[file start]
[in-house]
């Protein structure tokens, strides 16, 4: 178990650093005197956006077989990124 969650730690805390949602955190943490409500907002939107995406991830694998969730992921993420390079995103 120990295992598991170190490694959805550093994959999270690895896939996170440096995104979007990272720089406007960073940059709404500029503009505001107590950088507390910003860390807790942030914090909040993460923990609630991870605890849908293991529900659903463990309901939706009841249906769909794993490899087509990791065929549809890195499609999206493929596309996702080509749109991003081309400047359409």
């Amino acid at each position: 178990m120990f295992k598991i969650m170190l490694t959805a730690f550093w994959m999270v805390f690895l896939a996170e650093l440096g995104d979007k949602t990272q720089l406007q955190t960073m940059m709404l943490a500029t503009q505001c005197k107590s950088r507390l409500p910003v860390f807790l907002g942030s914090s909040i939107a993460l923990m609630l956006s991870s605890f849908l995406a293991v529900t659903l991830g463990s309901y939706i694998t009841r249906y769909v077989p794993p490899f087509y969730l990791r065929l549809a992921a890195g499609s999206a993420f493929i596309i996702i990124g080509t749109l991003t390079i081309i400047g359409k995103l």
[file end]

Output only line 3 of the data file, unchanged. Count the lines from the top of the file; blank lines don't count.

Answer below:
């Amino acid at each position: 178990m120990f295992k598991i969650m170190l490694t959805a730690f550093w994959m999270v805390f690895l896939a996170e650093l440096g995104d979007k949602t990272q720089l406007q955190t960073m940059m709404l943490a500029t503009q505001c005197k107590s950088r507390l409500p910003v860390f807790l907002g942030s914090s909040i939107a993460l923990m609630l956006s991870s605890f849908l995406a293991v529900t659903l991830g463990s309901y939706i694998t009841r249906y769909v077989p794993p490899f087509y969730l990791r065929l549809a992921a890195g499609s999206a993420f493929i596309i996702i990124g080509t749109l991003t390079i081309i400047g359409k995103l």